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The Commission released today its latest report on the EU’s Science, Research and Innovation Performance, through which it analyses how Europe performs in the global context. It highlights the need for research and innovation (R&I) to support sustainable and inclusive growth of companies, regions and countries, making sure that no one is left behind in the quest for strengthening innovation systems, especially in less-developed regions. It also emphasises the importance of ensuring that Europeans have the right skills, in the light of new technological revolutions, as well as the significant role of R&I policy in reinforcing companies’ productivity, resulting in jobs and value creation, in a sustainable way. In particular, the 2020 edition of the biennial report presents 11 policy recommendations to support our people, planet and prosperity.

Mariya Gabriel, Commissioner for Innovation, Research, Culture, Education and Youth said: “Research and innovation is at the core of the response to the unprecedented crisis we are facing and can significantly contribute to the economic recovery. The 2020 Science, Research and Innovation Performance report shows how research and innovation are central to bring about the ecological and digital transitions Europe needs. Horizon 2020 and the future Horizon Europe programme play a crucial role in this transformation.”

The EU ranks among the top players in scientific production and excellence, for example accounting worldwide for 25% of top-cited scientific publications on the topic of climate and for 27% in the area of bioeconomy. When it comes to patent applications in these two areas, the EU is also leading the way with 24% in climate and 25% in bioeconomy. Yet, more efforts are needed to turn research results into sustainable marketable solutions as well as to build a strong European Research Area and increase the effectiveness of public research systems.And, as digitalisation is transforming R&I,the right policy mix should foster deep-tech and researchers’ digital skills, alongside promoting open science and ensuring sufficient investments in high-quality data infrastructures. Horizon Europe, the EU’s next research and innovation framework programme, will be a key part in stepping up and steering R&I efforts, through its mission-oriented approach and European partnerships.

Building on the EU’s excellence and top performance in science-based research and innovation, the Science, Research and Innovation Performance report presents 11 policy recommendations, grouped around three main pillars:

  • R&I for a safe and just space for humanity;
  • R&I for global leadership;
  • R&I for economic and societal impact.  

Together, they pave the way towards R&I delivering on the Sustainable Development Goals and mainstreaming them into EU policies and initiatives that will contribute to a fair, climate-neutral and digital Europe, while at the same time boosting the competitiveness of European businesses and regions.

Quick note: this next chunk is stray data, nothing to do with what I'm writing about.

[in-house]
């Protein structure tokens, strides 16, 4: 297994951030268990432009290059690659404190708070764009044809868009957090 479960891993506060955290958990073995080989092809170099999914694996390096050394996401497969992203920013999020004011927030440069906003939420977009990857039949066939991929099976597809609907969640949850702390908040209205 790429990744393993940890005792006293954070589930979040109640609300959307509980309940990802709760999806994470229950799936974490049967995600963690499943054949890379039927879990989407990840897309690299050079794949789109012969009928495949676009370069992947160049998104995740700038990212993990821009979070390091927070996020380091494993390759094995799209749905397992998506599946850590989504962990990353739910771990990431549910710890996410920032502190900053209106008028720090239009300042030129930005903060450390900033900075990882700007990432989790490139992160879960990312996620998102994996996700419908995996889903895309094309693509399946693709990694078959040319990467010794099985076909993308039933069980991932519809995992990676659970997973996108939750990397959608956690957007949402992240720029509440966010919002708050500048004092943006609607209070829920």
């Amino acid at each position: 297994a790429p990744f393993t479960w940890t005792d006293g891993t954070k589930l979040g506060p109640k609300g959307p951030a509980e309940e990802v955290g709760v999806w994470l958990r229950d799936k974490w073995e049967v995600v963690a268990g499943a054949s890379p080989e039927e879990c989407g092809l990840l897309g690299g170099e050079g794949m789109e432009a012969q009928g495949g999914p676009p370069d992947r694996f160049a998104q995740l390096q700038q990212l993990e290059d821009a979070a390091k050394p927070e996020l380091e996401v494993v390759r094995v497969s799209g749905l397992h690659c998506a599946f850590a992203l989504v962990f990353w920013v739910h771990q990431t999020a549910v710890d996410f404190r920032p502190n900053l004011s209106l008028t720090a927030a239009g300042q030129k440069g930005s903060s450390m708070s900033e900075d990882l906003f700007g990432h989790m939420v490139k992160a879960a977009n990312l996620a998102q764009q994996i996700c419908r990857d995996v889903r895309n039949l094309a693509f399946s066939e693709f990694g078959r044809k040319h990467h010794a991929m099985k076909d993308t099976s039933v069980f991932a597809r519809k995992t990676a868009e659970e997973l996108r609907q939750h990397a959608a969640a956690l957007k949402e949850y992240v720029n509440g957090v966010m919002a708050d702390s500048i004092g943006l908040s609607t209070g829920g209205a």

Background

The Science, Research and Innovation performance of the EU report analyses research and innovation dynamics as well as Europe’s performance on science and innovation and their drivers. The Report combines indicator-based macroeconomic analysis with in-depth analytical research to create a narrative that speaks to an audience of both research and innovation as well as economics and finance policymakers and analysts. This is the third edition of the biennial publication by the European Commission’s Directorate-General for Research and Innovation.

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World Bank: Belarus’ Economy Can Face a Severe Shock

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As a small, open, commodity-exporting economy, Belarus is heavily exposed to shocks caused by deep contractions in its main trading partners, the collapse of oil prices, and global financial volatility related to the COVID-19 pandemic, says the World Bank’s latest Economic Update for Belarus, released today. Belarus’ economy is anticipated to contract by at least 4 percent in 2020 – the largest decline in 25 years – and growth is expected to remain weak in the medium-term.

“The impacts of COVID-19 will be severe for Belarus,” said Alex Kremer, World Bank Country Manager for Belarus. “A faster return to normal, however, could be achieved by enabling social distancing to slow the spread of the virus and cash transfers to assist vulnerable households. In addition, policy measures to boost competitiveness and productivity will allow Belarus to take advantage of global trends expected to accelerate after COVID-19. These include the growth of digital services, as well as more opportunities for goods and services, as producers seek to diversify supply chains and relocate manufacturing closer to home.”

A Special Topic Note that is part of the Update reviews the experiences of other countries in responding to the pandemic and formulates potential policy measures for Belarus.

“To help mitigate the social and economic impacts of the pandemic, it is critical to strengthen support to the poor and most vulnerable,” said Kiryl Haiduk, World Bank Country Economist for Belarus. “In Belarus, this could include increasing the coverage and generosity of means-tested benefits, such as the cash component of the targeted social assistance program (GASP), and increasing unemployment support.”

Since the Republic of Belarus joined the World Bank in 1992, lending commitments to the country have totaled $2.1 billion. In addition, the country has received grants of $31 million. The active investment lending portfolio financed by the World Bank in Belarus includes ten projects totaling $1.05 billion.